October 1, 2009

new show review: the forgotten

The Forgotten is a new crime procedural on ABC centered around a group of volunteer civilians called The Forgotten Network who investigate the cases of unidentified murder victims. The show had a late casting switch this summer resulting in Christian Slater as the lead. After his highly unfortunate failed series on NBC last season, My Own Worst Enemy, I know he's hoping this will be a more successful effort.

The pilot begins with Slater's character Alex, who we assume is a former cop, getting an assignment to investigate "Highway Jane" from an actual homicide detective named Grace (Rochelle Aytes). He transmits the message via text or email to the Network, which includes Candice the office worker (Michelle Borth), Lindsey the science teacher (Heather Stephens), Walter the phone company worker (Bob Stephenson), and Tyler the aspiring artist (Anthony Carrigan), who's joining the Network for the first time on a community service assignment after a graffiti arrest.

We learn that this is the Chicago-based midwest branch of a wider national Network, and they need to solve cases within 5 days of the police department giving up or the victim will be buried in Potter's field, and the case will be closed.

Naturally, everyone on the team has a role to play that's tied to their personality quirks. Alex is the mastermind. It's been a long time since I've watched Slater on a regular basis, so I need to get re-accustomed to his gravely whisper. From anyone else it would be annoying, but he gets a pass.

In the same vein as Angela on Bones, Tyler the artist is charged with recreating the victim through sculptures, which are creepily lifelike. He's your basic lost punk with a defensive edge. Nothing special in this performance. He looks like he's trying to do the Corey Feldman face. Walter the phone man might be my favorite just because he's unexpected. His role is sort of the grifter. He has an every man look plays the parts needed to find the right information...even though that mostly involves acting like a goof ball.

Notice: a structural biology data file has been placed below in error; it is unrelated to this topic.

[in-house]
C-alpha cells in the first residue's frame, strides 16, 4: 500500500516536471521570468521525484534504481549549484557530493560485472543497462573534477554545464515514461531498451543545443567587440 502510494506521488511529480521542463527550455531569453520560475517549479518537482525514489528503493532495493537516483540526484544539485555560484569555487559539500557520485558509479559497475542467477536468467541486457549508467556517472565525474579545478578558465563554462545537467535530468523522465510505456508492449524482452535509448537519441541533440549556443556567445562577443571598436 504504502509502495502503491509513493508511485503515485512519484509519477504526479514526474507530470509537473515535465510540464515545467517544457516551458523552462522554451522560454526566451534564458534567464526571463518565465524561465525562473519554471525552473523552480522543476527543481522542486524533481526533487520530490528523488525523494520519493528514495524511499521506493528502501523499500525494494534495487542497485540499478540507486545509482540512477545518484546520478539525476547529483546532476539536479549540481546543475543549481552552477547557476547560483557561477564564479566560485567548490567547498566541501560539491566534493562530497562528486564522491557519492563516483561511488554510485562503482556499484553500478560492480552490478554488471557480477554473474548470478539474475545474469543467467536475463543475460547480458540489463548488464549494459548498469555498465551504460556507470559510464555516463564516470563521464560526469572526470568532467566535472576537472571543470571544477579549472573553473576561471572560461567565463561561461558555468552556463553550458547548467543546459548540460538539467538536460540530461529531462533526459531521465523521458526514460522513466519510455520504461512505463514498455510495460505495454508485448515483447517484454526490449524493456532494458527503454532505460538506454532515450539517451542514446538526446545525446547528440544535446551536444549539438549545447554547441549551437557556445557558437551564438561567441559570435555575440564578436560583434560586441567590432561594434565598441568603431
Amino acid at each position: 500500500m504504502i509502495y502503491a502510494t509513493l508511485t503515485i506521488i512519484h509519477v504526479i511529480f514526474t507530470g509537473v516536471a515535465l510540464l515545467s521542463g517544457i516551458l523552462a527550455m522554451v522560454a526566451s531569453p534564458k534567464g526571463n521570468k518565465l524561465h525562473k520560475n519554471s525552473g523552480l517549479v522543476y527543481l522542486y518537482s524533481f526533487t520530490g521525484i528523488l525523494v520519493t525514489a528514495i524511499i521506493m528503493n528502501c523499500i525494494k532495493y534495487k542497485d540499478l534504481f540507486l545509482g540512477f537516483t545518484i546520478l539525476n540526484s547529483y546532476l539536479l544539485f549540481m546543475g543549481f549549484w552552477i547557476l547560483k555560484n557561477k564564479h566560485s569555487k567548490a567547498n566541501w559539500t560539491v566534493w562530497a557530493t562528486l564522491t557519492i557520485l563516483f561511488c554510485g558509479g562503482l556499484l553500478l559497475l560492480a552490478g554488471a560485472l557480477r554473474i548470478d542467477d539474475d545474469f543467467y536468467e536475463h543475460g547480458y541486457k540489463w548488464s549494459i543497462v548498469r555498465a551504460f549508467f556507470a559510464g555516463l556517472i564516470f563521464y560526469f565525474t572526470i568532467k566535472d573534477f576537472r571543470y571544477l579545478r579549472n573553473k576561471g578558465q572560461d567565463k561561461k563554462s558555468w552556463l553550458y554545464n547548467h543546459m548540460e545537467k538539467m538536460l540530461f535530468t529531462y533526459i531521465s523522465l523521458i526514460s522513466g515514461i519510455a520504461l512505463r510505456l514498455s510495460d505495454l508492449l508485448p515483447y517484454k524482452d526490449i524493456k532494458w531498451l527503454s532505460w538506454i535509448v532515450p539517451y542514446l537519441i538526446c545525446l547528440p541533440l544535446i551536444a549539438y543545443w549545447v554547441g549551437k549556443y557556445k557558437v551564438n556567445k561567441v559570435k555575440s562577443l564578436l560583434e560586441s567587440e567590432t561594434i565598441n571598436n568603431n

As for the ladies, Candice is all about the details and following the victim's story. She uses her all-American pretty girl charm to get what she needs. Her line delivery is a little too purposeful. Lindsey seems like the paper work and computer lady who searches data bases and follows more scientific leads. Lindsey seems the most invested besides Alex. She has some sort of past related to her husband.

The case leads them to track down the girl's name at a Goth club where she used to go. The search brings them to her apartment building where we meet none other than Brian Krakow (or I guess his real name is Devon Gummersall) who used to date her. But TV fans know we haven't found our guy. It's never the first suspect. The search eventually leads them to one of the victim's goth friends who killed her after learning she had been lying about who she really was.

In the end, we find out that Alex left the police force after his 8-year-old daughter who was kidnapped two years ago, which motivates his desire to find answers for these families.

The lighting and filming reminds me of a combination of what little I've seen of CSI (without the special effects) and Cold Case. They also do a camera trick similar to Cold Case where the victim appears in spots along their search. The closing sequence when the killer is caught is also really similar to Cold Case, which they probably should have tried harder to avoid seeing as the premise is almost identical. The victim narrates parts of the episode, which I could take or leave. Other than that, it's your typical single camera crime show with the suspenseful music.

My problem is, I've watched so many cop shows, I'm having a hard time imagining the cops never picked up on any of these clues or evidence. Are a group of civilians really better at this? They didn't have a sketch artist or interview the guy she was dating? Most of the leads they caught seemed a little far-fetched and lucky.

For me, a pilot needs to really grab my attention. For a show that is to be a crime procedural, the first case should blow you away. This one just didn't. I don't take that as a promising sign for episodes to come. Sometimes it's fun to watch mindlessly watch a mystery procedural, so I'll probably keep it on my DVR, but I didn't find anything particularly special about this one.


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